Thus, we take our prayers to God in a way that is not anxious, but trusting in his divine hand, his divine character, and his divine goodness and we lift them before the Lord of heaven. Paul uses the phrase, “prayer and supplication,” which is a common phrase for the Apostle (see Ephesians 6:18;1 Timothy 5:5). Supplication speaks of specific entreaties or pleas for help before God and prayers speaks in a more broad and general way. The key is, that with this humble reliance upon our God, we are to lift our cares before him.

The thing, of course, that many struggle with is the anxiety part. How we often ask God for things in such a way that we would not want our children asking us for a need or a concern that they might have. How often we come across (if we look at our prayers objectively) as if we are doubting God’s goodness or power or both. How often we try and make demands rather than being still and having confidence that God is, well, that he is who he says he is (Psalm 46:10). Beloved, do not worry or be anxious and do not allow that anxiety to become part of your prayer life…instead, let your prayer life be such that it takes away your anxiety because you are assured of the one to whom you speak.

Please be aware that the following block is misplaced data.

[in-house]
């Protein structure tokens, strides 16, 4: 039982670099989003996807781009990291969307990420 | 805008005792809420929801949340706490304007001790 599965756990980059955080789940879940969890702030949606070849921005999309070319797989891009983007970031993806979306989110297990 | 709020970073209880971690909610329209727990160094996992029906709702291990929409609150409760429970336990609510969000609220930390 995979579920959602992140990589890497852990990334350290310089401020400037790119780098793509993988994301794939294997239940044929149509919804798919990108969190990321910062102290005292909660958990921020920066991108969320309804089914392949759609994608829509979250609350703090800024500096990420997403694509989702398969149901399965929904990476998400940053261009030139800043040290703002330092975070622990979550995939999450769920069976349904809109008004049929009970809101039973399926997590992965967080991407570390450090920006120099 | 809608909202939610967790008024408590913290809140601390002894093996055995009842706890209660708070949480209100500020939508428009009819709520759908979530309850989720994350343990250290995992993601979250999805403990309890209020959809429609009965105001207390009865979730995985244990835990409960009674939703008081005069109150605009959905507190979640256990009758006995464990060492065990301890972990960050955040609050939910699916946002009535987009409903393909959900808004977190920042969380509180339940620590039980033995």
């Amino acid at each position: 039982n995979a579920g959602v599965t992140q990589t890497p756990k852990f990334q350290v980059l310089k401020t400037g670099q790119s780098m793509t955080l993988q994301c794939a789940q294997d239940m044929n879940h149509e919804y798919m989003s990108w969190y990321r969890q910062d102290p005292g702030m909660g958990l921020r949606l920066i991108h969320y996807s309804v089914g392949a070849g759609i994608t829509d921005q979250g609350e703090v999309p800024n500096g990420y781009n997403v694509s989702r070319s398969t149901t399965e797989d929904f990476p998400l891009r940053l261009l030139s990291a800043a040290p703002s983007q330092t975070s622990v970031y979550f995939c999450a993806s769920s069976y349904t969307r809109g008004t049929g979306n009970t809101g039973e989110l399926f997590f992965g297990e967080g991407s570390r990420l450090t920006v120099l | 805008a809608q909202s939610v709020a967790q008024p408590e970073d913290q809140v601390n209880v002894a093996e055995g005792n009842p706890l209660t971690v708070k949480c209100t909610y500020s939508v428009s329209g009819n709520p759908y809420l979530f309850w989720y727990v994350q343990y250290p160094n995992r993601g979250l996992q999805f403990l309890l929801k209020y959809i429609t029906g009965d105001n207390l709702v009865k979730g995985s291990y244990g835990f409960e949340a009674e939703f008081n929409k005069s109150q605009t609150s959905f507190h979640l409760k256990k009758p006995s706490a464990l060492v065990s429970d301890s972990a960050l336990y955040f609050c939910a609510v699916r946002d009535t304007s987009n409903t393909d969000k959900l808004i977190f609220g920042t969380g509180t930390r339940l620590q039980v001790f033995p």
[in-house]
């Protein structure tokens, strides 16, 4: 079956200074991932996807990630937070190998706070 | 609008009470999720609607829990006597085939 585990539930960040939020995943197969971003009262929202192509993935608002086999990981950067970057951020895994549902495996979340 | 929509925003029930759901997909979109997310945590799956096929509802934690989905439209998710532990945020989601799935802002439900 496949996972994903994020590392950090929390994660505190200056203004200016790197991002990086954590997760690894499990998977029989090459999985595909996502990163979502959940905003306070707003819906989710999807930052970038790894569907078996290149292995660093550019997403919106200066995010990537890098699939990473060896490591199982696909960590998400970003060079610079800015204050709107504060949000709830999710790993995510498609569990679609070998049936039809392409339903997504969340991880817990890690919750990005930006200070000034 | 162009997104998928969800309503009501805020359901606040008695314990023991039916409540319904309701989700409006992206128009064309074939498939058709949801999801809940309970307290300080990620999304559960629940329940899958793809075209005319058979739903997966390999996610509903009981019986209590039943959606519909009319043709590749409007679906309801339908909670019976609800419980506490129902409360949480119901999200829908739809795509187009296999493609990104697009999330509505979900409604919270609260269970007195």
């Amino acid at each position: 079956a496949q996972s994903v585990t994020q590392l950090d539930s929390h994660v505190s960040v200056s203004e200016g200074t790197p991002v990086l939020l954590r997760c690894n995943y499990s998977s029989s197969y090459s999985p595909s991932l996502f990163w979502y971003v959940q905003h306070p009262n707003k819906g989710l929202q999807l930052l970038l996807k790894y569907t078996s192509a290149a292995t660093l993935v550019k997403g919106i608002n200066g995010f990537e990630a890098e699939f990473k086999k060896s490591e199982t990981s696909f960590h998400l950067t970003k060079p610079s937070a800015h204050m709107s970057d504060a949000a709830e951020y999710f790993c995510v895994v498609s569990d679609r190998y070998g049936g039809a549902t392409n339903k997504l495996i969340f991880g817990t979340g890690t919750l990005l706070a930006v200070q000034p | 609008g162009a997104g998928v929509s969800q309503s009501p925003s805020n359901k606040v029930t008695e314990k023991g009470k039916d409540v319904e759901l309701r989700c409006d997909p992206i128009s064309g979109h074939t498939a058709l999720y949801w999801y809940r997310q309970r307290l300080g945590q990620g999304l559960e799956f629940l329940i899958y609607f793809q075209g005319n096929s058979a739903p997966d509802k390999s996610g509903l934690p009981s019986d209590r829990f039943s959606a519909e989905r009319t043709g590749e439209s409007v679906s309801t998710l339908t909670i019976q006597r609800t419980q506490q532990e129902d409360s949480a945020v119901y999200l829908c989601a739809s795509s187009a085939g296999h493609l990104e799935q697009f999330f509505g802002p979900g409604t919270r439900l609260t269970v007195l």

Hands Off!

“Let go and know that I am God;

I will be exalted amongst the peoples;

I will be exalted on the earth.”

(Psalm 46:11 {verse 10 in English})

 

This is one of those wonderful passages of scripture that is given to focus and comfort us at every turn in our lives. It is a passage that I have often quoted as I have counseled people struggling with hurt, loss, and anxiety and it is a passage that I have often quoted to myself as I have gone through struggles of my own. Much like a loving parent, God is saying to us, “Relax, don’t get so wound up in this or that, learn to trust my providence for my grace is sufficient for you.”